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FEWER ANGLERS MEANS MORE FISH TO FRY

Anglers who are not hooked on hunting have more open waters and even solitude at spots often crowded during warm-weather and ice fishing seasons.

Turkey season began Monday, archery deer season started Oct. 15, trapping season (for most species) begins today and Canada goose season reopens Saturday. That means anxious anglers now have fewer fellow fishermen with which to enjoy excellent perch and trout fishing during what Solar-Lunar Tables forecast as peak periods this weekend during early-morning hours.

Jumbo perch school in many area waters and steelhead are on their fall run.

Lake Erie

If you can get out on a day with waves under four-foot heights, 60-foot depths between Sturgeon Point and Cattaraugus Creek might be a good place to perch.

High wind gusts churn Lake Erie's Western New York waters too often this fall season, but during those brief periods of mild breezes perch searchers have found their ground. Usually, perch schools sneak into relative shallows (30- to 40-foot depths) at mid fall, but those few boaters who have kept track of the pack go to 60-foot depths west of Sturgeon Point or slightly east of Cattaraugus Creek mouth and head out to deeper water.

Perch, when they are hitting, can be active at all hours of the day, but an early-morning departure can provide a couple of extra hours of relative calm before winds kick up waves.

Usually, deep-water perch move continuously and boaters can park over reliable perch beds and wait until they move through. But this season, better odds go to movers and shakers. If a spot does not shake out in 20-30 minutes, most regulars pull anchor and cruise around with sonar units turned up to spot perch packs close to bottom.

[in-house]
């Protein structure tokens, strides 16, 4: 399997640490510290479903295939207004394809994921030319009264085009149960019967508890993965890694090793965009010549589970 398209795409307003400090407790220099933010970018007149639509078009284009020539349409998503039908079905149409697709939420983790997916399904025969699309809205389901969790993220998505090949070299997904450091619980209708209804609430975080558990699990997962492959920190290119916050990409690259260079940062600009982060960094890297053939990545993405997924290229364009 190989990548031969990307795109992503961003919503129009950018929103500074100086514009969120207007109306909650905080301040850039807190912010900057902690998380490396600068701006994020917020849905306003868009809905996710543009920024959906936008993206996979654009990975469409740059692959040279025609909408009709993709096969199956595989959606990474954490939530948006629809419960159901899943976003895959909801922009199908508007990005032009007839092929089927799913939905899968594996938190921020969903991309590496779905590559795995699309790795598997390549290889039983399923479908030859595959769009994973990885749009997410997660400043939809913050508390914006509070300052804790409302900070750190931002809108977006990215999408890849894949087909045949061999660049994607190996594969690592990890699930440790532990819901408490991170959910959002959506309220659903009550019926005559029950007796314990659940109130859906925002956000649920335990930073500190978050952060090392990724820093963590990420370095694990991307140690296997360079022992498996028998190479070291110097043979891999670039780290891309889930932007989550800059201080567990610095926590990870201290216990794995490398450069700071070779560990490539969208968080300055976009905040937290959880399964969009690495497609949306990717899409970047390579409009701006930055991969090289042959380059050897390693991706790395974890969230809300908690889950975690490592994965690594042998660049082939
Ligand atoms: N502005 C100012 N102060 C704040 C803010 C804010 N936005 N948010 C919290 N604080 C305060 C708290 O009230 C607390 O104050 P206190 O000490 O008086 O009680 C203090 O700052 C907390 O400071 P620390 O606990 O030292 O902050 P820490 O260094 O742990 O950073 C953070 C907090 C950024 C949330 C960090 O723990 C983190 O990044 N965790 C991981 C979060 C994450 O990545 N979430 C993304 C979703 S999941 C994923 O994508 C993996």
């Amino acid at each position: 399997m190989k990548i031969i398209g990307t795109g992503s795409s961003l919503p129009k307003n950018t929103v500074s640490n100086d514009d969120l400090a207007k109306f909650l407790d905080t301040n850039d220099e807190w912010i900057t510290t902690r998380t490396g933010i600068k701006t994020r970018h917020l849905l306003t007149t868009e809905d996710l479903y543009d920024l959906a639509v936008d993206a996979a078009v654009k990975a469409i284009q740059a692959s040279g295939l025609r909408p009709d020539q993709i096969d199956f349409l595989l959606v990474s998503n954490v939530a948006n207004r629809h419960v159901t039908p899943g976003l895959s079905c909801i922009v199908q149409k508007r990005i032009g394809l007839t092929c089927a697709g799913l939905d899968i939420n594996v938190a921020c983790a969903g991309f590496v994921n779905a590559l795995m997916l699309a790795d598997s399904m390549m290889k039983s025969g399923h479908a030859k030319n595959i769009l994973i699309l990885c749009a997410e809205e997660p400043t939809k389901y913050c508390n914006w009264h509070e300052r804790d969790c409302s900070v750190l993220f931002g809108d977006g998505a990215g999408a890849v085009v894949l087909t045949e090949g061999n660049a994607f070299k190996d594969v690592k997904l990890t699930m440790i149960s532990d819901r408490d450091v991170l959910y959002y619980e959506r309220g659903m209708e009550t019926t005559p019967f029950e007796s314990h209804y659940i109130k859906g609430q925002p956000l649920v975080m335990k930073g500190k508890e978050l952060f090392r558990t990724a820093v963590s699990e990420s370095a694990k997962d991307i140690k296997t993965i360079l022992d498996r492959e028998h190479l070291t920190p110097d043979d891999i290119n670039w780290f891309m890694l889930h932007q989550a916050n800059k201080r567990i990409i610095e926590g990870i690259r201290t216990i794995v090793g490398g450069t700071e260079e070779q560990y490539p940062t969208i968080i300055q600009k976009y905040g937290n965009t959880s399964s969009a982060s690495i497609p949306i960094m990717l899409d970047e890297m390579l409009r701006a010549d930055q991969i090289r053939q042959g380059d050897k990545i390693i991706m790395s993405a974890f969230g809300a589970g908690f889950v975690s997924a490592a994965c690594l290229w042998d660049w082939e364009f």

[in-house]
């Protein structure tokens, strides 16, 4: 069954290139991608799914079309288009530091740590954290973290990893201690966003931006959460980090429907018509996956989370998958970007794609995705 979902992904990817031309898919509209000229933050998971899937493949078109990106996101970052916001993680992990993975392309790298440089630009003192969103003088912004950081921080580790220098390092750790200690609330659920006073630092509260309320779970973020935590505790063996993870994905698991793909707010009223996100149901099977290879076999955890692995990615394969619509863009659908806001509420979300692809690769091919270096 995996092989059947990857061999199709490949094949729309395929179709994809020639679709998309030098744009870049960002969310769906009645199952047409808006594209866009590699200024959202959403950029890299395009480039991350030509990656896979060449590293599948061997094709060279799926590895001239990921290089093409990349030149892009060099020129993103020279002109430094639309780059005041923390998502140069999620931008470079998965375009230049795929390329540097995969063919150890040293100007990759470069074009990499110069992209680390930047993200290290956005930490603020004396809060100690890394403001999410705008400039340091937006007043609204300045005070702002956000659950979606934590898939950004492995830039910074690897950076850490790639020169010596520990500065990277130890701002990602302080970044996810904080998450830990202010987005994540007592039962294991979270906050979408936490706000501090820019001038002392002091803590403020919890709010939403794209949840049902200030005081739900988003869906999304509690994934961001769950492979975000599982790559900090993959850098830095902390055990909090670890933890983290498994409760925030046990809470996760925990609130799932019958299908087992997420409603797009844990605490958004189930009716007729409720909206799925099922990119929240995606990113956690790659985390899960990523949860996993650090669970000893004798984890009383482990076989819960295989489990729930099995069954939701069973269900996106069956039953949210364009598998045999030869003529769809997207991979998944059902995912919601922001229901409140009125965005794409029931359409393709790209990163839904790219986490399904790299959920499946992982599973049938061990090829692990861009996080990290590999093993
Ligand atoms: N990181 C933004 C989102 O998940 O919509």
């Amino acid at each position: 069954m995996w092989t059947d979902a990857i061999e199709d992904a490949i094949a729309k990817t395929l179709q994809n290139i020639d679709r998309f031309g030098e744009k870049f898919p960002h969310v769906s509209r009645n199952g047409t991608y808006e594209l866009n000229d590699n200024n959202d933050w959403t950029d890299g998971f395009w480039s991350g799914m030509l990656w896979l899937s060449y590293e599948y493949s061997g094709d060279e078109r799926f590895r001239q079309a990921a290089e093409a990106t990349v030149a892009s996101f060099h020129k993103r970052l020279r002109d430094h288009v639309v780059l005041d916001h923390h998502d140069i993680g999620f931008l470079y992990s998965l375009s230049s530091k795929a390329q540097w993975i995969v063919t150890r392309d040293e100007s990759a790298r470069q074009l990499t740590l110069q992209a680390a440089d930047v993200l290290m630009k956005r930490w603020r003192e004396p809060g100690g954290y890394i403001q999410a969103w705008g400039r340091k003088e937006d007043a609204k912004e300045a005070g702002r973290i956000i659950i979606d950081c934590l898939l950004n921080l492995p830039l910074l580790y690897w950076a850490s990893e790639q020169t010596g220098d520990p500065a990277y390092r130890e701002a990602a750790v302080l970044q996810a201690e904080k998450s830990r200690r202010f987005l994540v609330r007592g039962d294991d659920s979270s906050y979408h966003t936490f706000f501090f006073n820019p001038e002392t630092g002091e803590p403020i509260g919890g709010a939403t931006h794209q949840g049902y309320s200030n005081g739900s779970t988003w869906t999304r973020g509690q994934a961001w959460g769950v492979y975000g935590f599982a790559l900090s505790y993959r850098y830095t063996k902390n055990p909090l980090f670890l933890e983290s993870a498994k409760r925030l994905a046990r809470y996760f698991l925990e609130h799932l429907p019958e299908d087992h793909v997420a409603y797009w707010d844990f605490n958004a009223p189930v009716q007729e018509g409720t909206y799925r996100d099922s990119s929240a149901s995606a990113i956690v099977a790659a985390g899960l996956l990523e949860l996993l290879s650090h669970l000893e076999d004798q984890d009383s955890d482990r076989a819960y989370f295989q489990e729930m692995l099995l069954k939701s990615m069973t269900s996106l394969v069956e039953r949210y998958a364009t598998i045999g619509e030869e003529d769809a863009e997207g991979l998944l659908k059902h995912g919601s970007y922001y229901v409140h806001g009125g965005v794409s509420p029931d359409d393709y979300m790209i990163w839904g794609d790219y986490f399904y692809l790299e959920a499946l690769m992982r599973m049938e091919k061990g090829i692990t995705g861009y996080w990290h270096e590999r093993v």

Usually, jigs, perch eyes and nightcrawler sections do well when fish are schooled and actively feeding, but a live minnow holds as a ringback ringer, even when the bite is right. Try shaking a jig or popping an eye or two, but keep a bucket of lively minnows for best results.

"Clear water keeps these trout finicky," said Dave Watts at Dave's Bait & Tackle in Derby. Recent rains have turned Cattaraugus Creek muddy, but smaller streams such as Eighteen Mile Creek still remain low with clear water, Watts said.

Fine, non-visible line and smaller baits or flies do better on incoming rainbow/steelhead trout, but Watts suggested abandoning a reliable, pet lure or bait selection in these high-visibility stream waters.

At the other extreme, rainfall inland has pushed Cattaraugus Creek feeders and main current up to muddied levels. Live and fresh egg baits get attention where fish have a limited view of forage.

Lake Ontario/

Lower Niagara River

"A few salmon are still in the river, but most boaters are going for steelhead trout now," said Kim Quarantillo at Down River Bait & Tackle in Lewiston.

Art Park has been the biggest draw lately. A few boaters still push into Devils Hole and check for kings, but most drifters drop down to Art Park and work bottom near the edge of shore as currents hook around and into the Lewiston sand dock area.

Oak Orchard Creek waters bring on the kings not seen in smaller, nearby streams. Steelhead and brown trout also make their moves in water still somewhat low but rising well. Even Atlantic salmon, often confused with brown trout, make a showing. Atlantics must be 25 inches in New York State waters.

Egg-like offerings, real or contrived, do best on trout and salmon. Sacks and skein do well for bait casters; woolly buggers and that egg-sucking leech pattern work for fly flingers.

Fly assembly

A full weekend of programs will be dedicated to all aspects of area fly fishing during a three-day Chautauqua Fly Fishing Assembly, which begins Friday and includes workshops for beginners, advanced anglers and presentations of general interest on fly fishing photography, gourmet cooking, bird watching and identification. For details, call 357-6389.

e-mail: wille@pce.net

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